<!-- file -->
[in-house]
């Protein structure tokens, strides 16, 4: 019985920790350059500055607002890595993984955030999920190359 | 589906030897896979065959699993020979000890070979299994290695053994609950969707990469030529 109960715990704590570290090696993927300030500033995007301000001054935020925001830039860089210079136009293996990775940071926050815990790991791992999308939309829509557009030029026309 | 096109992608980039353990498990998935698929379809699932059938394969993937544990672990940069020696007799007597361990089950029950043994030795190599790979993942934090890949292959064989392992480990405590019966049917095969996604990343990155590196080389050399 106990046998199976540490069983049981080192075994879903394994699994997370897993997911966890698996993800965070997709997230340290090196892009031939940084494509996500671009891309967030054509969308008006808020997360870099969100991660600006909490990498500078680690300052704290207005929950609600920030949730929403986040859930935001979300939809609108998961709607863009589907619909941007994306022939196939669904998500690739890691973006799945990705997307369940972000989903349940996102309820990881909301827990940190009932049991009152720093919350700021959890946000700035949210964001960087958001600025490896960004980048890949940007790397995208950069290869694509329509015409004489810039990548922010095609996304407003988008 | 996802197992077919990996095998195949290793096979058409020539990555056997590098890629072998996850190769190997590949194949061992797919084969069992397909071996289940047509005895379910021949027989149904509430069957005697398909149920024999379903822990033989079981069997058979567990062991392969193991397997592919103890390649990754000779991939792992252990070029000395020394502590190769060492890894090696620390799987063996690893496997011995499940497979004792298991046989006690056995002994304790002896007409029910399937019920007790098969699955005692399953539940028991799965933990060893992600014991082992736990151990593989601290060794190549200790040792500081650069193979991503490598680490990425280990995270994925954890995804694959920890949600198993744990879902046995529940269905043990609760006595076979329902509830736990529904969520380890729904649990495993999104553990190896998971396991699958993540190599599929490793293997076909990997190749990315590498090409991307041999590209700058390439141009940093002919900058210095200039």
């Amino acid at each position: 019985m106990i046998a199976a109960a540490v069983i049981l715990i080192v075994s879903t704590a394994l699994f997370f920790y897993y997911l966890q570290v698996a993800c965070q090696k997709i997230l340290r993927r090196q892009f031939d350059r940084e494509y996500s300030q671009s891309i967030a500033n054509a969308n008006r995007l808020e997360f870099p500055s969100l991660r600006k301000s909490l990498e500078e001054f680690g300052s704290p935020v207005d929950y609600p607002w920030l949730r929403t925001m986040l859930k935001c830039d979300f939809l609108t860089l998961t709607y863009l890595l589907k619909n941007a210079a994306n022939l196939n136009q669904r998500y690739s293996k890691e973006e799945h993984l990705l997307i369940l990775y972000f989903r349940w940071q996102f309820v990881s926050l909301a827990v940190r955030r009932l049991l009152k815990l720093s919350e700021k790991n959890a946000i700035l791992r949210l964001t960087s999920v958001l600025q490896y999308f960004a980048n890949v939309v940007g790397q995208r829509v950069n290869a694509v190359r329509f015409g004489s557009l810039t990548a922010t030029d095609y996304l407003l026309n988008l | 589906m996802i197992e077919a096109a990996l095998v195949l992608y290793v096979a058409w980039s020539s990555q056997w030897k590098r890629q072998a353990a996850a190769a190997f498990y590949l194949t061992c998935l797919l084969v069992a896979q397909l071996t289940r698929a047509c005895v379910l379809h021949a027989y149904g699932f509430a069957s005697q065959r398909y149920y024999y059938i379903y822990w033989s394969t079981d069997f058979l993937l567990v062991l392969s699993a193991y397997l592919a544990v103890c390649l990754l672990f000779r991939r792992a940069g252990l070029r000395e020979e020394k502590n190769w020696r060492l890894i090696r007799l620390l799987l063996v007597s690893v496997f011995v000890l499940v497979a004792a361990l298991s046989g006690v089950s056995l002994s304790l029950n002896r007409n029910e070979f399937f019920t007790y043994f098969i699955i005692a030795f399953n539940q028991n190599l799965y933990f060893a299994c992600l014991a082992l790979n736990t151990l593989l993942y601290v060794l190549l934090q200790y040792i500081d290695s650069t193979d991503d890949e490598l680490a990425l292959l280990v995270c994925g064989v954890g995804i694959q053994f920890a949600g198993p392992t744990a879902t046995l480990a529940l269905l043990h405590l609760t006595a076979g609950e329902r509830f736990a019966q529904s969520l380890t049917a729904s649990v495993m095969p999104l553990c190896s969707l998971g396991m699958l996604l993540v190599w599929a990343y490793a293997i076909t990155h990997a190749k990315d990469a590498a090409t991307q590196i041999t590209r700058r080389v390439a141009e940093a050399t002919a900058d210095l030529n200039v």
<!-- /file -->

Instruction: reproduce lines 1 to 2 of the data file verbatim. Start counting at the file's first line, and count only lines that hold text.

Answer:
[in-house]
């Protein structure tokens, strides 16, 4: 019985920790350059500055607002890595993984955030999920190359 | 589906030897896979065959699993020979000890070979299994290695053994609950969707990469030529 109960715990704590570290090696993927300030500033995007301000001054935020925001830039860089210079136009293996990775940071926050815990790991791992999308939309829509557009030029026309 | 096109992608980039353990498990998935698929379809699932059938394969993937544990672990940069020696007799007597361990089950029950043994030795190599790979993942934090890949292959064989392992480990405590019966049917095969996604990343990155590196080389050399 106990046998199976540490069983049981080192075994879903394994699994997370897993997911966890698996993800965070997709997230340290090196892009031939940084494509996500671009891309967030054509969308008006808020997360870099969100991660600006909490990498500078680690300052704290207005929950609600920030949730929403986040859930935001979300939809609108998961709607863009589907619909941007994306022939196939669904998500690739890691973006799945990705997307369940972000989903349940996102309820990881909301827990940190009932049991009152720093919350700021959890946000700035949210964001960087958001600025490896960004980048890949940007790397995208950069290869694509329509015409004489810039990548922010095609996304407003988008 | 996802197992077919990996095998195949290793096979058409020539990555056997590098890629072998996850190769190997590949194949061992797919084969069992397909071996289940047509005895379910021949027989149904509430069957005697398909149920024999379903822990033989079981069997058979567990062991392969193991397997592919103890390649990754000779991939792992252990070029000395020394502590190769060492890894090696620390799987063996690893496997011995499940497979004792298991046989006690056995002994304790002896007409029910399937019920007790098969699955005692399953539940028991799965933990060893992600014991082992736990151990593989601290060794190549200790040792500081650069193979991503490598680490990425280990995270994925954890995804694959920890949600198993744990879902046995529940269905043990609760006595076979329902509830736990529904969520380890729904649990495993999104553990190896998971396991699958993540190599599929490793293997076909990997190749990315590498090409991307041999590209700058390439141009940093002919900058210095200039």